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It can be awkward when a patient asks you about a report in their favourite tabloid detailing an amazing research breakthrough or a `cutting-edge’ new treatment / test and you don’t know what they are talking about! So this section fills you in on the facts.


Drinking too many fizzy drinks can do THIS to your penis

The Daily Express – 7 July 2016

The headline for this story suggests that it was accompanied by an image straight out of a urological pathology text book, fortunately this was not this case. The ‘THIS’ that the story refers to are the findings of some research that is actually around five years old. I am uncertain as to why the story is surfacing now, but it may be of interest to patient and urologist alike nonetheless.

The first piece of research referenced was from a team at Copenhagen University Hospital. Published in the American Journal of Epidemiology in 2010, the study of 2554 young Danish men looked at the effects of caffeinated beverages on semen quality. They found that men that drank more than fourteen 500ml bottles of cola per week had sperm counts 30% lower than men who did not drink cola. This difference did not occur with tea or coffee. The authors did note that men drinking a lot of cola also had poorer diets and lifestyles.

The second publication referenced is from Nicolaus Copernicus University in Poland, published in 2011 in the Central European Journal of Urology. This was a review piece, examining the potential role of sugary drinks in the pathogenesis of erectile dysfunction (ED). We know that diabetes contributes to ED and therefore the metabolic effects of excess sugar consumption would presumably contribute as well. The authors concluded that whilst there is no definite evidence of this in humans, there is data from animal studies which suggests this is, as would be assumed, the case.

Whilst patients, understandably, are often looking for a simple and quick ‘fix’ (stop drinking this / eat more of that ) what these publications actually highlighted is that an all-round healthy diet and lifestyle is what counts.


Could salmonella be the secret to beating cancer? ‘Game-changing’ research shows harmless strain of bacteria may shrink prostate tumours

The Mail Online – 5 July 2016

The Daily Mail reports on a press release from Swansea University about the work of Professor Paul Dyson and Dr Clare Morgan. They have completed an initial pilot study and are now moving their research forward with support from Cancer Research UK through the CRUK Pioneer Award Scheme.

Prof Dyson and Dr Morgan’s work revolves around RNA interference (RNAi). RNA is ribonucleic acid, which is effectively a single strand of DNA material. RNA interference is the use of RNA molecules / strands to elicit effects with living cells, usually by destroying or blocking (interfering) messenger RNA that works with the cell nucleus to turn the effects of certain genes on. In theory, if you have a cancer cell where a mutated gene is producing rapid cell growth and division – you could effectively turn this gene off as long as you have the correct RNAi to ‘interfere’ with the messenger RNA that triggers that growth and division gene.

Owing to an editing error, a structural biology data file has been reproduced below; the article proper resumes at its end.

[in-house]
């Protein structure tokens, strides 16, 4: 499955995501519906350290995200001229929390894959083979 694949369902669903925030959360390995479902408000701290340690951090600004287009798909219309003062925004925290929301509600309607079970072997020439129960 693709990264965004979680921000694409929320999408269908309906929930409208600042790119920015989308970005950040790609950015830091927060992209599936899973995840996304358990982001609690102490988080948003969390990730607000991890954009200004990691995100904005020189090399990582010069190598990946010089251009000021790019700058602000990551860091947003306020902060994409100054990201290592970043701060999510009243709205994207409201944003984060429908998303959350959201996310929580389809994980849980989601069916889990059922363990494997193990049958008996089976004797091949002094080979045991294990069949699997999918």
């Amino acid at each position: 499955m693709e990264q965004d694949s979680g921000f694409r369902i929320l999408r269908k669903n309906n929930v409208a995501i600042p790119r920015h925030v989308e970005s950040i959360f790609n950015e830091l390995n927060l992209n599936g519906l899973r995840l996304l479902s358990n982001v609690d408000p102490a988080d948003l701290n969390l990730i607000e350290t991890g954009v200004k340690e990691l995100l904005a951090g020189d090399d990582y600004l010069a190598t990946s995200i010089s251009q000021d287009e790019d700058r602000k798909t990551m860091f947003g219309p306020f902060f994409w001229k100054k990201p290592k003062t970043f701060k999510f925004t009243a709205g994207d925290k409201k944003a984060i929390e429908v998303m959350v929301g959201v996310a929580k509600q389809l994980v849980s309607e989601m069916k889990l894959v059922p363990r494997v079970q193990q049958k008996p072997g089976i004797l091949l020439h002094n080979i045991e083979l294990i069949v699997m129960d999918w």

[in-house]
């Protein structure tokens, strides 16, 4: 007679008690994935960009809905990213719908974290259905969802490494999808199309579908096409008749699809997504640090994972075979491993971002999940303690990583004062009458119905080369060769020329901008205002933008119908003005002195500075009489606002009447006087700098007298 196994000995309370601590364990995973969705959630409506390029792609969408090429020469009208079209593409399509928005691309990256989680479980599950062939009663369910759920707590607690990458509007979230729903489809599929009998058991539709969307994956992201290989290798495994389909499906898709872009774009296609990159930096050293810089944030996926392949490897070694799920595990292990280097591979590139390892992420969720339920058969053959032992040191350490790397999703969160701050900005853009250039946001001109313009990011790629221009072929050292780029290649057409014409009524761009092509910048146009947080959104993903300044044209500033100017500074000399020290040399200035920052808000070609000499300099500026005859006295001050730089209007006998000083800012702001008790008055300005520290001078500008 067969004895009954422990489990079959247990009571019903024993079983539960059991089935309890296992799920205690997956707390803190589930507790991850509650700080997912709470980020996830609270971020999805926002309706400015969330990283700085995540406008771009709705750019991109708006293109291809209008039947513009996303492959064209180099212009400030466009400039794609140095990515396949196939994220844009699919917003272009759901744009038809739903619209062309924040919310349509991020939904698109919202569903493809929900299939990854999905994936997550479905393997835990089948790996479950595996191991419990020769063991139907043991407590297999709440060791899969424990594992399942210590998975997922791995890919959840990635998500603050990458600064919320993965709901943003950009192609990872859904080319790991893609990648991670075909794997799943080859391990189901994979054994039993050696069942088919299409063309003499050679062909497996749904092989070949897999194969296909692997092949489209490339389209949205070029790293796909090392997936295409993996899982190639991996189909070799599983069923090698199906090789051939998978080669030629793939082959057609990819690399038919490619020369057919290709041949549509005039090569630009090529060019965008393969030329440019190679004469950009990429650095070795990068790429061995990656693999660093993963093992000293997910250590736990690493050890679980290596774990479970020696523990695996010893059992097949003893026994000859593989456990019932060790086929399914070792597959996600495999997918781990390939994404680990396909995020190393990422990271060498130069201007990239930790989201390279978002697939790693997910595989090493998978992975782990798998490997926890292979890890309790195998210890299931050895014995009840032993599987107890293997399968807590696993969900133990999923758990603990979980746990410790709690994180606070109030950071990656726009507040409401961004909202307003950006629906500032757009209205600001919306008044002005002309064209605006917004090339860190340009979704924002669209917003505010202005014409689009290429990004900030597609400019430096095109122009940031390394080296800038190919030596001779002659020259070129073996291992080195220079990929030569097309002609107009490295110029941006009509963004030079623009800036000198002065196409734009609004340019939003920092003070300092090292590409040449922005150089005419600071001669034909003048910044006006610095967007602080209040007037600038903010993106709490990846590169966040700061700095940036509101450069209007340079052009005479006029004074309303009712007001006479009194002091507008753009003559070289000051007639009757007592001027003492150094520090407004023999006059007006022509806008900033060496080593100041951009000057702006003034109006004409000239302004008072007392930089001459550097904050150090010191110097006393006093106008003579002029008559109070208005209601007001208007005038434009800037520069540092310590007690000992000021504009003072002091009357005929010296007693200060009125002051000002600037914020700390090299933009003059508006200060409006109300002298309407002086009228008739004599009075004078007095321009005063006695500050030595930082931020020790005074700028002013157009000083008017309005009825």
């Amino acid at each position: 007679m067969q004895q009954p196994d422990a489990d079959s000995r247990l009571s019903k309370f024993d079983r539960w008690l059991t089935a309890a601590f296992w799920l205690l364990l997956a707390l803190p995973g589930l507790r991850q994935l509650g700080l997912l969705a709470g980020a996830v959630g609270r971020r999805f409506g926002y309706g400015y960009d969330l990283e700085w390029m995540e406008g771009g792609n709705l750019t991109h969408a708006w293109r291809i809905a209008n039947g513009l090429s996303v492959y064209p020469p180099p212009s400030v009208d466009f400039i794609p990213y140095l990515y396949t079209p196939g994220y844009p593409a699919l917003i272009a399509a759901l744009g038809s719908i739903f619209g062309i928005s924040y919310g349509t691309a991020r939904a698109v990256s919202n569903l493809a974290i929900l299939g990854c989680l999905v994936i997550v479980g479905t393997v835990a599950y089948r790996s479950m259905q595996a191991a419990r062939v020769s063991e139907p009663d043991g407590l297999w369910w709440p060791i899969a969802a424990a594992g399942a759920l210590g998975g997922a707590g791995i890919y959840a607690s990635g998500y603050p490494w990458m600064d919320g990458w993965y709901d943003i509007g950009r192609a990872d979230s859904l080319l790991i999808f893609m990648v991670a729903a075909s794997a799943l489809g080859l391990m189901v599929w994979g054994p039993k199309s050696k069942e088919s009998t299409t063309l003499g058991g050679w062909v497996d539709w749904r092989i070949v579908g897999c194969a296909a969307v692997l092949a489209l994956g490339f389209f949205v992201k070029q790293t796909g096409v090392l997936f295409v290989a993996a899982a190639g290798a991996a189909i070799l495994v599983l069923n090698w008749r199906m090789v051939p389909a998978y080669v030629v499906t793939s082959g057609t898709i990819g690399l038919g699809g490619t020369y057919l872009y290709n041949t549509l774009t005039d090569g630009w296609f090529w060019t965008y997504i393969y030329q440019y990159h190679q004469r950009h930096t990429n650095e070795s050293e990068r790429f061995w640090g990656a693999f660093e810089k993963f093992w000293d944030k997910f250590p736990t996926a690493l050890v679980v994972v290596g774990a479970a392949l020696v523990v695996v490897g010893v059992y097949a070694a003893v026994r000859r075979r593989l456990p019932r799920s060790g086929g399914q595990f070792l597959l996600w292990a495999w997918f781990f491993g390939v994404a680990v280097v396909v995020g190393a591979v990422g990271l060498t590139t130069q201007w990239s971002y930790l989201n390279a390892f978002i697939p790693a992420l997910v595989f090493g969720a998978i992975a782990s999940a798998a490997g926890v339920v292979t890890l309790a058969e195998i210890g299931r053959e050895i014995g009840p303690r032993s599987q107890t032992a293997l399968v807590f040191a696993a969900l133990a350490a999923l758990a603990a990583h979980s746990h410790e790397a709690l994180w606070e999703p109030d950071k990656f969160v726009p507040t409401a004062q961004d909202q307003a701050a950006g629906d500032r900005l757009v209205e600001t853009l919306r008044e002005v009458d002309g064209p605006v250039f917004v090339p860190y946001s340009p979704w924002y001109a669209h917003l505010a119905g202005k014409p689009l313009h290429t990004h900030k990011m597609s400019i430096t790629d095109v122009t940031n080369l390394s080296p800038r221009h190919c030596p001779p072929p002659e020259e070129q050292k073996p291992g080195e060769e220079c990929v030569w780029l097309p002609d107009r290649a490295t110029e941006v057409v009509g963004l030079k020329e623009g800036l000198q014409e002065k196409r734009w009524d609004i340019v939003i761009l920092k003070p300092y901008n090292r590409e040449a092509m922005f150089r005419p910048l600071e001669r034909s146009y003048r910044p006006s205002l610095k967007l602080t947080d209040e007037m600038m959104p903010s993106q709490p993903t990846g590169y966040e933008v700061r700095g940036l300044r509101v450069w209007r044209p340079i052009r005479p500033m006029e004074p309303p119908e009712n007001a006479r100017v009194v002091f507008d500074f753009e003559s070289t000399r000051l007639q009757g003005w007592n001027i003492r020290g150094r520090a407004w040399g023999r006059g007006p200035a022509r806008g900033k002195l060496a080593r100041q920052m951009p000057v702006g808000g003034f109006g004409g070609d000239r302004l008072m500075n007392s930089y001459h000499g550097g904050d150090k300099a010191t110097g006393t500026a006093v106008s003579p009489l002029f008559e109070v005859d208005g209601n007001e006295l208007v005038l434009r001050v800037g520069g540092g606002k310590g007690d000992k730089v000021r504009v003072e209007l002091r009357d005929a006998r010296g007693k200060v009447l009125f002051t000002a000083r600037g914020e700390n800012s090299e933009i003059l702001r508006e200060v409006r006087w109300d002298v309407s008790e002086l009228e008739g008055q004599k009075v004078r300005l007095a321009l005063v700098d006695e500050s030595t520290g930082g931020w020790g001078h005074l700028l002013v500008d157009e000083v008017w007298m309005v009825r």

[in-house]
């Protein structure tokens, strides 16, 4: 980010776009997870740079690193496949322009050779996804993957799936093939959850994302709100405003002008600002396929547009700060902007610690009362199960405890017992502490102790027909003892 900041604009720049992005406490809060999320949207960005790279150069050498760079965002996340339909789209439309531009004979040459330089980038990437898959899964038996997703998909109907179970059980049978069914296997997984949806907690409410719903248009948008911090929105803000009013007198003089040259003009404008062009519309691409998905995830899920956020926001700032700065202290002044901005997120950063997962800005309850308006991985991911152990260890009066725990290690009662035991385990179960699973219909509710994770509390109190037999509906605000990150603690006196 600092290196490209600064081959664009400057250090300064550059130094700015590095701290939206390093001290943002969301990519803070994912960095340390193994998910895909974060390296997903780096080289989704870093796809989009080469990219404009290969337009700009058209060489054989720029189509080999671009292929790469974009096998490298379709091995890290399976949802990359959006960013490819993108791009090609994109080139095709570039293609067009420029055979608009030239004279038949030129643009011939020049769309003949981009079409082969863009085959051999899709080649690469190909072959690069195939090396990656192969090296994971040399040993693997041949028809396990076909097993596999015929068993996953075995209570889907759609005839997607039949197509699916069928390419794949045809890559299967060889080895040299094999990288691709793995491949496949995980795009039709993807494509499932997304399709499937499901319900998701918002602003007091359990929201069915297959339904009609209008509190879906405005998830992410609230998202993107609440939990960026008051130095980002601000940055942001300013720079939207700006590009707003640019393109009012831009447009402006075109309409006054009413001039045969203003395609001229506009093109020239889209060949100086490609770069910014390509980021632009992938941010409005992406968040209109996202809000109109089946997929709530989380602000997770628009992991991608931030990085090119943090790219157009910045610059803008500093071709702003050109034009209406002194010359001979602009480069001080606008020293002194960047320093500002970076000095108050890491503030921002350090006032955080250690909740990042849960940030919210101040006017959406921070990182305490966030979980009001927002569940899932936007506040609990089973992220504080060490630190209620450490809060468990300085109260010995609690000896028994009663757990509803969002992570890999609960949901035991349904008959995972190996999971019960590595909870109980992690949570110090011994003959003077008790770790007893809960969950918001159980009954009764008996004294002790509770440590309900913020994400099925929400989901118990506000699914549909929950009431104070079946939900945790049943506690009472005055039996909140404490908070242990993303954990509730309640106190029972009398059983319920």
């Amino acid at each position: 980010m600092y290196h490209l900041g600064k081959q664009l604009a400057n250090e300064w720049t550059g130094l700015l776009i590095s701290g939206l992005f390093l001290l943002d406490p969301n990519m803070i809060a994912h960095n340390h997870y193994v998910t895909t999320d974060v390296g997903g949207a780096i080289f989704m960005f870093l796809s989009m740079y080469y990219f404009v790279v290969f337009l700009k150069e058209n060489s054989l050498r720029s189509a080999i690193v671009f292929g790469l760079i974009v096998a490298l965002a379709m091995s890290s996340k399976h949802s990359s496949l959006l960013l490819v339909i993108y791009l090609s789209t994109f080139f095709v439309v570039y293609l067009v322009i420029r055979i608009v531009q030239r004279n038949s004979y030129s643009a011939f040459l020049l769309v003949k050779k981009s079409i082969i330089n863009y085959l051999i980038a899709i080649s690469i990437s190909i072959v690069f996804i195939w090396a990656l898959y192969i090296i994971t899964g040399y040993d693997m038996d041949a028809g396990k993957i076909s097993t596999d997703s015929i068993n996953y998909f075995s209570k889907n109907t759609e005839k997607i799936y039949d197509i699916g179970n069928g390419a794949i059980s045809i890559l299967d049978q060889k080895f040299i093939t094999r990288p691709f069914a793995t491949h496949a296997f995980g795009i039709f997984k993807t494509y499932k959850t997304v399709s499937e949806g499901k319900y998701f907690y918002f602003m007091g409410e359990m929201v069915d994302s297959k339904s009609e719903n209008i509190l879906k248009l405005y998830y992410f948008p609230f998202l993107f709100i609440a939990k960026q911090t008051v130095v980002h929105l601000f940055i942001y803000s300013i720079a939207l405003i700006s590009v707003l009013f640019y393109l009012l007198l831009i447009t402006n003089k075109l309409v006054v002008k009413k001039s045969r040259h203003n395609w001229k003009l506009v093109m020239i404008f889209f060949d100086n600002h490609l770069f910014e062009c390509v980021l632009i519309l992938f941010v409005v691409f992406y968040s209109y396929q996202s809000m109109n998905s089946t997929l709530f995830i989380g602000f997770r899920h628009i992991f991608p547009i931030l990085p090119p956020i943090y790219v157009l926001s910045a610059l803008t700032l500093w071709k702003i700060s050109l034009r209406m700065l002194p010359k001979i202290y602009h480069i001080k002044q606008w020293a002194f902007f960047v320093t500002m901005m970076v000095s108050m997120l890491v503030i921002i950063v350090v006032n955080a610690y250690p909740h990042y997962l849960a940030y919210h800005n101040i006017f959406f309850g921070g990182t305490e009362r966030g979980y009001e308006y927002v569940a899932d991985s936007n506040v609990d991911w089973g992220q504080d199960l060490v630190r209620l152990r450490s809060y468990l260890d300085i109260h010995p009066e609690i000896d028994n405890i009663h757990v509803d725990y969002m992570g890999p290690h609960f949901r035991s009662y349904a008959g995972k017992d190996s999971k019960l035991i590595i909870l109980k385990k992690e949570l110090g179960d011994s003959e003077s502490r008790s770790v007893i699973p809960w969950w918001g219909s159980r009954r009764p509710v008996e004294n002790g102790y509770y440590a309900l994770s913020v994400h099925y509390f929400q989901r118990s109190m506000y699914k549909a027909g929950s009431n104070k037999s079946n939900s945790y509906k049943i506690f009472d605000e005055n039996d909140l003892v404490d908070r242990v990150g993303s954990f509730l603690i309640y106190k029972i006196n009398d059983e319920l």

The Swansea team is using Salmonella Typhimurium. This particular bacterium has the ability to secrete small signalling molecules. It has been proven for a few years that they can be made to secrete RNAi’s, but the direct use of these bacteria against a specific cancer (in this case prostate) has never been looked at before.

I would stress that this research is still a long way from human trials, but is certainly one to watch.


The life-like robotic BOTTOM that could help doctors learn how to feel prostate cancer

Daily Express – 21 April 2016

This story details the exploits of Drs Granados and Bello at Imperial College London. They have produced a detailed and impressive silicone rectum based on MRI scans of real human rectums and prostates. Their rectum also has robotics to simulate tone and allow measurement of how hard the examiner is poking; so that people learning digital rectal examination (DRE) can be guided to perfect their technique. The technology also incorporates 3D glasses to be able to watch your examination in real-time on a video screen.

The technology is extremely impressive, but the truth is that it is not particularly useful to a urologist at this stage. I understand though that as the technology for medical simulation and haptics (touch interfaces with computers) is progressing, you need to perfect something simple like a DRE before you can attempt a full haptic simulator for an open nephrectomy! Reading this though, I could not help but think of one of my previous urology consultants who was very keen that I understood that: “a DRE can only ever tell you two things for certain . . . 1. that you’ve got a finger; and 2. that the patient has a rectum.”

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